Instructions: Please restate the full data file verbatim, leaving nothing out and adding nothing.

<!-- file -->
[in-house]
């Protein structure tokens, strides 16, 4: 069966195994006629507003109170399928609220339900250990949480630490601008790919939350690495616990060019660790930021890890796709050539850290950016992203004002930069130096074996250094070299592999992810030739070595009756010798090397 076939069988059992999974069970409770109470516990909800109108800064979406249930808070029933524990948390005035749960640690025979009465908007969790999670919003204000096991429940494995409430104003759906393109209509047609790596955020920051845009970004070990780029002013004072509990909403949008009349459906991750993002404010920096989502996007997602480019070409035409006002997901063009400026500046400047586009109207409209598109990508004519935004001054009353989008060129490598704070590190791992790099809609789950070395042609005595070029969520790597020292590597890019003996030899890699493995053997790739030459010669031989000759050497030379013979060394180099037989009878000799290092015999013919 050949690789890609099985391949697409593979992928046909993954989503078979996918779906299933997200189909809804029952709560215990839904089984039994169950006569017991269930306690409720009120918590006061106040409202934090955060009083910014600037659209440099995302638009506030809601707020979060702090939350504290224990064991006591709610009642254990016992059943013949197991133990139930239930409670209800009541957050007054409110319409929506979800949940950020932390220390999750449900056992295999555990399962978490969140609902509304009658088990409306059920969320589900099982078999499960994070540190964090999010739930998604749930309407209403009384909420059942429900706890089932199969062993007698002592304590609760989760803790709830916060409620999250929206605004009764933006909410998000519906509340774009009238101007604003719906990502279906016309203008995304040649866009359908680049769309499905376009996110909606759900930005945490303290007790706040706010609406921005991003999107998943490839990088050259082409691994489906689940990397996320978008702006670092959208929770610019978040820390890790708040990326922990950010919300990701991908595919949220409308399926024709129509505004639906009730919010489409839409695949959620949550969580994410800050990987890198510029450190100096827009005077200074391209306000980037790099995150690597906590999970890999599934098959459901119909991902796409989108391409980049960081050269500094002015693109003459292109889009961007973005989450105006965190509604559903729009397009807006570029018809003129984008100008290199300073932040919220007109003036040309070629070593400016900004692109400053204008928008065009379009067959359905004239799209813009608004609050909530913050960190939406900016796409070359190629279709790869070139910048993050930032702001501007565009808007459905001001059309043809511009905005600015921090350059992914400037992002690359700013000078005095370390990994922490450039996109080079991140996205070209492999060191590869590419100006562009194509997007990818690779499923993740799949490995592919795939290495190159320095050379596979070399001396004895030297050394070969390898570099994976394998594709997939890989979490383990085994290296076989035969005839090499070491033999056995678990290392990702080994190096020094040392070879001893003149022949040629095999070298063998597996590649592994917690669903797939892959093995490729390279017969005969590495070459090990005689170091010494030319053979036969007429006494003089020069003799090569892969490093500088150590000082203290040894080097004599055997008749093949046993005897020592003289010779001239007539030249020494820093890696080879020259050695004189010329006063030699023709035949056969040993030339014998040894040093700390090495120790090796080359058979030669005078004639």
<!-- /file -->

[in-house]
């Protein structure tokens, strides 16, 4: 069966195994006629507003109170399928609220339900250990949480630490601008790919939350690495616990060019660790930021890890796709050539850290950016992203004002930069130096074996250094070299592999992810030739070595009756010798090397 076939069988059992999974069970409770109470516990909800109108800064979406249930808070029933524990948390005035749960640690025979009465908007969790999670919003204000096991429940494995409430104003759906393109209509047609790596955020920051845009970004070990780029002013004072509990909403949008009349459906991750993002404010920096989502996007997602480019070409035409006002997901063009400026500046400047586009109207409209598109990508004519935004001054009353989008060129490598704070590190791992790099809609789950070395042609005595070029969520790597020292590597890019003996030899890699493995053997790739030459010669031989000759050497030379013979060394180099037989009878000799290092015999013919 050949690789890609099985391949697409593979992928046909993954989503078979996918779906299933997200189909809804029952709560215990839904089984039994169950006569017991269930306690409720009120918590006061106040409202934090955060009083910014600037659209440099995302638009506030809601707020979060702090939350504290224990064991006591709610009642254990016992059943013949197991133990139930239930409670209800009541957050007054409110319409929506979800949940950020932390220390999750449900056992295999555990399962978490969140609902509304009658088990409306059920969320589900099982078999499960994070540190964090999010739930998604749930309407209403009384909420059942429900706890089932199969062993007698002592304590609760989760803790709830916060409620999250929206605004009764933006909410998000519906509340774009009238101007604003719906990502279906016309203008995304040649866009359908680049769309499905376009996110909606759900930005945490303290007790706040706010609406921005991003999107998943490839990088050259082409691994489906689940990397996320978008702006670092959208929770610019978040820390890790708040990326922990950010919300990701991908595919949220409308399926024709129509505004639906009730919010489409839409695949959620949550969580994410800050990987890198510029450190100096827009005077200074391209306000980037790099995150690597906590999970890999599934098959459901119909991902796409989108391409980049960081050269500094002015693109003459292109889009961007973005989450105006965190509604559903729009397009807006570029018809003129984008100008290199300073932040919220007109003036040309070629070593400016900004692109400053204008928008065009379009067959359905004239799209813009608004609050909530913050960190939406900016796409070359190629279709790869070139910048993050930032702001501007565009808007459905001001059309043809511009905005600015921090350059992914400037992002690359700013000078005095370390990994922490450039996109080079991140996205070209492999060191590869590419100006562009194509997007990818690779499923993740799949490995592919795939290495190159320095050379596979070399001396004895030297050394070969390898570099994976394998594709997939890989979490383990085994290296076989035969005839090499070491033999056995678990290392990702080994190096020094040392070879001893003149022949040629095999070298063998597996590649592994917690669903797939892959093995490729390279017969005969590495070459090990005689170091010494030319053979036969007429006494003089020069003799090569892969490093500088150590000082203290040894080097004599055997008749093949046993005897020592003289010779001239007539030249020494820093890696080879020259050695004189010329006063030699023709035949056969040993030339014998040894040093700390090495120790090796080359058979030669005078004639």